CD Projekt RED have cemented their pledge to fix Cyberpunk 2077. Right now, with its 2.0 update and Phantom Liberty expansion in the hands of players, Cyberpunk 2077 is finally the game it was always supposed to be. A dense action RPG set within a vibrant dystopian future, a high-stakes setting of violence, espionage, and sci-fi body augmentation; getting to this stage has taken an immense, prolonged effort from the team left behind to pick up the pieces following 2020’s disastrous launch and it’s fair to say they’ve nailed it; Night City is now open for business.
You’re probably aware Cyberpunk 2077 shipped in an unplayable state. But it’s not just the game that has changed for the better. As a corporation CD Projekt RED appear to have learned from their downfalls too. Perhaps of their own making, never had the concept of overpromising and underdelivering been so evident. Remember, CD Projekt RED had spent years cultivating hype, utilising astronomical marketing budgets as a vehicle to landing 8 million pre-orders. Promising evolutionary gameplay, extensive customisation, and an experience – they said – that would outclass all other video games, hype reached fever pitch at a developer conference in 2019 when, from the spectacle of a smoking stage, Keanu Reeves emerged to introduce his character, Johnny Silverhand. His words, delivered without a hint of trepidation: “the feeling of being there, of walking the streets of the future, is really going to be breath-taking” ring incredibly hollow now. Unless Mr. Reeves possesses a crystal ball, foretelling a future whereby yes, the streets of Night City would indeed become breath-taking, Keanu was simply feeding into the hype.
The developers knew the game wouldn’t be ready, and the boardroom knew it, but Keanu Reeves – hopefully – was duped like the rest of us.
A community led marketing strategy propelled CD Projekt RED beyond the goodwill established following The Witcher 3’s success. Expectant fans felt a familial attachment to the Polish developer, like every marketing message, every social media post, every screenshot and nugget of information was whispered to them by a friend.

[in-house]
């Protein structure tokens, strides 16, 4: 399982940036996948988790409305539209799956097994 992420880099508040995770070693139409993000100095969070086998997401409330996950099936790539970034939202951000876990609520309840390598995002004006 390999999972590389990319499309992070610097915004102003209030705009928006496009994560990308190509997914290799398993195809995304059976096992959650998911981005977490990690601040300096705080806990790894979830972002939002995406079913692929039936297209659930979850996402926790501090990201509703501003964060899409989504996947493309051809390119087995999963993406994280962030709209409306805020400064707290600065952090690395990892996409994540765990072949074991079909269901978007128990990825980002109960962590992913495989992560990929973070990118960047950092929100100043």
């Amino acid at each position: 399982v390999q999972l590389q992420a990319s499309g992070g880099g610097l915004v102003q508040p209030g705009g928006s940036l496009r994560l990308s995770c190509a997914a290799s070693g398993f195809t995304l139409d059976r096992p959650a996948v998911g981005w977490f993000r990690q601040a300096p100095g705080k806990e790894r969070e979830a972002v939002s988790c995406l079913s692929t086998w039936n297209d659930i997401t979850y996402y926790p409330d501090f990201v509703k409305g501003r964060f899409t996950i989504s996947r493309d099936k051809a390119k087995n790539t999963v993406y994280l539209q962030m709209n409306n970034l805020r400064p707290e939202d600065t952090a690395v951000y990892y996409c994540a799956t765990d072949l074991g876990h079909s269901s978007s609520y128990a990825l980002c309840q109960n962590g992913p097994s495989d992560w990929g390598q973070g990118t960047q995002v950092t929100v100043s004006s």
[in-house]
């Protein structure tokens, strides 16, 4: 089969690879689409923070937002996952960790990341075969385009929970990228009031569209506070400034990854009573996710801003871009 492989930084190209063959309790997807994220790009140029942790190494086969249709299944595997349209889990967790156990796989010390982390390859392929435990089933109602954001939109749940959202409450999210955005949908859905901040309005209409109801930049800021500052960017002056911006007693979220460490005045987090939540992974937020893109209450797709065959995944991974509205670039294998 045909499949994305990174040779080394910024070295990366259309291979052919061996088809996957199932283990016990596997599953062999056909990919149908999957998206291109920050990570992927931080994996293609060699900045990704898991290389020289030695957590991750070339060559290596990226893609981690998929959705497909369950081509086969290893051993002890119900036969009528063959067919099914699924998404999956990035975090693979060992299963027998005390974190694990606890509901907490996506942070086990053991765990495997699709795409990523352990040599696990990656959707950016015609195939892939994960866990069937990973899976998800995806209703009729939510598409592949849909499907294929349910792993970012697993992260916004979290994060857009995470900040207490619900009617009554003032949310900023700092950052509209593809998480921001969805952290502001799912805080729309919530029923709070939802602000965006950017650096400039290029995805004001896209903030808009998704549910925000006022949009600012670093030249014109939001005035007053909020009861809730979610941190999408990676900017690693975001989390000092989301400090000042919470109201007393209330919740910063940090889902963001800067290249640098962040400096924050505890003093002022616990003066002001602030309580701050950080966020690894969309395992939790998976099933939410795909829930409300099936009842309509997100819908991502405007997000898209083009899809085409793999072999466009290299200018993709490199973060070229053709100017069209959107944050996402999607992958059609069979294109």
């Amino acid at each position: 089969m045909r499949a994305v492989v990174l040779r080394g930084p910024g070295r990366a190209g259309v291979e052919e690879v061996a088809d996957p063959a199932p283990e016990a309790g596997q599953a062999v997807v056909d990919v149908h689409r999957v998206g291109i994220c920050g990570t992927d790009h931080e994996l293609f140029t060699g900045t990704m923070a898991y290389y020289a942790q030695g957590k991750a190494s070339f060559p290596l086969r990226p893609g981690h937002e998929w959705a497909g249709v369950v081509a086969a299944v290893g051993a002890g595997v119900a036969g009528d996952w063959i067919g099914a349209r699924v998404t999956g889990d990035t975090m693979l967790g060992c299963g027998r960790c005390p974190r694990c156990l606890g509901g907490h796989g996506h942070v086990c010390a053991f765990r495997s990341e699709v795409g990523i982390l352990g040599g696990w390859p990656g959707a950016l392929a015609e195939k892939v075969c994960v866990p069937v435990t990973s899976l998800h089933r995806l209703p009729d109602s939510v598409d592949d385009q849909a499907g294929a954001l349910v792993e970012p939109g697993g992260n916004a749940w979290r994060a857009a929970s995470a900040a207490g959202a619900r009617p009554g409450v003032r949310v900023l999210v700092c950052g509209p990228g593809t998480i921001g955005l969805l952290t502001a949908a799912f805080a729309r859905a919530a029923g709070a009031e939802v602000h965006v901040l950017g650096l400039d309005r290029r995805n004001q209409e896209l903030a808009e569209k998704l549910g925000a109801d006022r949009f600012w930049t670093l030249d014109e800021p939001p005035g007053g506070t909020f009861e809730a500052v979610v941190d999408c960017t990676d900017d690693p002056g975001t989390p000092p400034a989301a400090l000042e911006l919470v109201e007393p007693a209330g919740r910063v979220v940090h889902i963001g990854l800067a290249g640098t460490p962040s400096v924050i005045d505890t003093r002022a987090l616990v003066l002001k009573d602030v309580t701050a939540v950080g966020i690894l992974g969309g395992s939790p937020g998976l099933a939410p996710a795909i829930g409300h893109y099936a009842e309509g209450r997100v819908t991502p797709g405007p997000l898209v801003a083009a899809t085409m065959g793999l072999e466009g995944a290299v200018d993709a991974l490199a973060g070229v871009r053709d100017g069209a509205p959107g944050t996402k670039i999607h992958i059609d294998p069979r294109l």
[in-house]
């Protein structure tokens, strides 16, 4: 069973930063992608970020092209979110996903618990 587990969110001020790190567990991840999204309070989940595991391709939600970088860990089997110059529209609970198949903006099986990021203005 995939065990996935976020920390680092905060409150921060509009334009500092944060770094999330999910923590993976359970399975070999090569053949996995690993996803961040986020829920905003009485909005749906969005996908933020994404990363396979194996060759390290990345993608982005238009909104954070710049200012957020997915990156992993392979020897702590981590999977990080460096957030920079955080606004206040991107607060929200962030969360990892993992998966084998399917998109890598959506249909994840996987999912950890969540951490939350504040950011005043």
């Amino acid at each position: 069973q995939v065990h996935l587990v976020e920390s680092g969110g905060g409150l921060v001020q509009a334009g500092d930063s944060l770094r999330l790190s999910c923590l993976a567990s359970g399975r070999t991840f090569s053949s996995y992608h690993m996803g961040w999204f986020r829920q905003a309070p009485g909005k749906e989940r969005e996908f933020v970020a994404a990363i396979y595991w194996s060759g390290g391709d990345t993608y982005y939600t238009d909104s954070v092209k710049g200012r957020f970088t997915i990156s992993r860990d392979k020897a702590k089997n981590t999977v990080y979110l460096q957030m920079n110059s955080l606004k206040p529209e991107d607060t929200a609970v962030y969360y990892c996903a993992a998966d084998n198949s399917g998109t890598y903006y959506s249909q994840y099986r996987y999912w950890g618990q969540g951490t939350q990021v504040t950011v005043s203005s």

The issues at launch were meme-worthy to begin with: strange T-posing NPC’s riding motorbikes with their trousers down or cars inexplicably catapulting into the air like a pea fired from an elastic band. The humour behind these bugs and glitches masked a growing sense of treachery amongst the community, feelings that CD Projekt RED had betrayed the very community they’d been nurturing as family. The absence of expected systems: a responsive police force and deep character customisation, for example, masked even further the problems many had in completing missions before the game broke. If you were playing on a past-generation console like the PS4 and Xbox One, you could forget it. Night City was an inaccessible mess for you. Current generation consoles fared better, but CD Projekt RED knew that the PC version was Cyberpunk 2077 at its most operational hence why PC codes were the only ones sent out for review. In retrospect, yeah… maybe CDPR were a little bit devious in obtaining those 8 million pre-orders.
Class action lawsuits followed citing misrepresentation for financial gain. The players, well, they understandably demanded refunds. Microsoft and Sony both took matters into their own hands, offering money back to any Cyberpunk 2077 player who asked for one, with Sony going one further and de-listing the game from their digital storefront.
CDPR’s stock price plummeted, and the poor developers behind the scenes were forced to freeze their social media accounts or else endure endless death threats. This point is especially tragic if, amongst all the ensuing finger pointing, we bear in mind it was the developers who reportedly shared with management their concerns on the playable state of Cyberpunk 2077 long before the game started suffering a string of delays.